My Miscellaneous Life

Sometimes, a day at the beach is more important than a day at your desk.

How often do you stop to think about your journey as a writer? If you had to choose, would you say you are plotting your life, or pantsing it? There’s no right or wrong answer here, and there’s no right or wrong way to create a writing life. It’s just been on my mind lately how intentional (or not) I have been of late when it comes to figuring out what kind of writing I ultimately want to do and how to start navigating toward that destination.

I have just completed Jennifer Louden’s course, Get Your Scary Sh*t Done (GSSD for short). It was a very practical and inspiring seven weeks of exploring my motivation and desire, digging deeply into what’s holding me back (surprise! it wasn’t what I thought it was), and generally working on sussing out some simple steps that I could take to move closer to the “finish line” that I’d defined for the course.

While the structure and exercises in the course were excellent and very helpful and enlightening, one of the most valuable gifts of the course was the simple but profound way that participating made me prioritize my creative project in a way that I haven’t been able to do for a while. The course gave me permission and created the “container” in which I could remember how to disconnect from the so-called real world and reconnect with myself. Totally worth the price of admission.

Around week five – while in the midst of all this discovery and focus – I had a column due for my local paper. I’d like to share that column with you today because it reflects on the idea of prioritizing what’s most important in our lives, whether that’s family or friends or writing or some other thing that makes you come alive. And, it reminds us to be careful of falling into the trap of focusing all our time and energy on the less important things … the things that may seem more important, but which – in reality – are maybe not quite as dire or life-defining as we might think.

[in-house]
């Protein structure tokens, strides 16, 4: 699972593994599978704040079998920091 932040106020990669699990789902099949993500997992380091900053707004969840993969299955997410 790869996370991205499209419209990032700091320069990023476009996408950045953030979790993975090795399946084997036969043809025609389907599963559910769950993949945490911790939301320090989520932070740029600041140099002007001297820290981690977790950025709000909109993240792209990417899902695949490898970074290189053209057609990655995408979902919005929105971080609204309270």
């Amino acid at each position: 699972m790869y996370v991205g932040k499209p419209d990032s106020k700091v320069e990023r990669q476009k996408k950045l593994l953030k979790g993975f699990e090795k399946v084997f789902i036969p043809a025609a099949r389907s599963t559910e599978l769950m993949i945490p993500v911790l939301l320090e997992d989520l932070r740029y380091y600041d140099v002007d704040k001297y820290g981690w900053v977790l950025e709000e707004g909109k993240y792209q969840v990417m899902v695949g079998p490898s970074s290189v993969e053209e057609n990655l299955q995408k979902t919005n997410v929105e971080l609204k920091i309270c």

Here’s to giving the truly important things in your life their full due.

 

 

 

My Miscellaneous Life

As I was searching through my computer’s hard drive the other day, I was struck by the fact that many of the documents that are most important to me live in a folder labeled, somewhat ignominiously, “Misc.” While my work, finance, and legal files reside in directories featuring appropriately descriptive and respectful names, digital information about life goals, creative projects, activist resources, personal interests, and social correspondence are relegated, like a huddled mass of misfit toys, to a virtual no-man’s-land.

Seeing these files, which represent some of the most “real” aspects of my life — especially when compared with the fleeting relevance of things like client projects and tax returns — I couldn’t help thinking of the saying, life is what happens to us while we are making other plans.

Though most often attributed to John Lennon, who featured a similar line in his song, “Beautiful Boy,” the earliest appearance of this oft-quoted line was published in a 1957 Reader’s Digest under the name of cartoonist Allen Saunders. Mr. Saunders was definitely on to something.

It’s a sad reality, after all, that most of us spend far too many of our days nose-to-grindstone taking care of all the so-called Important Stuff. Real Life, meanwhile, happens despite our misguided focus. Unfortunately, like my “Misc” computer files, the stuff that really matters is often swept into the corners where it is rarely given its full due.

That made me think of another old maxim, actions speak louder than words.

If someone asked what you care about most, how would you answer? You might mention your family, the environment, justice, beautiful artwork, good music, fine wine, sharing time with friends. But, how many of us can honestly say that our day-to-day choices reflect the things we say we love? How does what we do match up against our best intentions?

A few weeks ago, I was dutifully hammering away on a midafternoon deadline when my daughter asked if she could go to the beach with some friends. It was a perfect late-spring day — unseasonably warm and gloriously sunny — designed to inspire truancy. My daughter caught a ride with a friend’s mom, and I remained at my desk, chipping away at my task.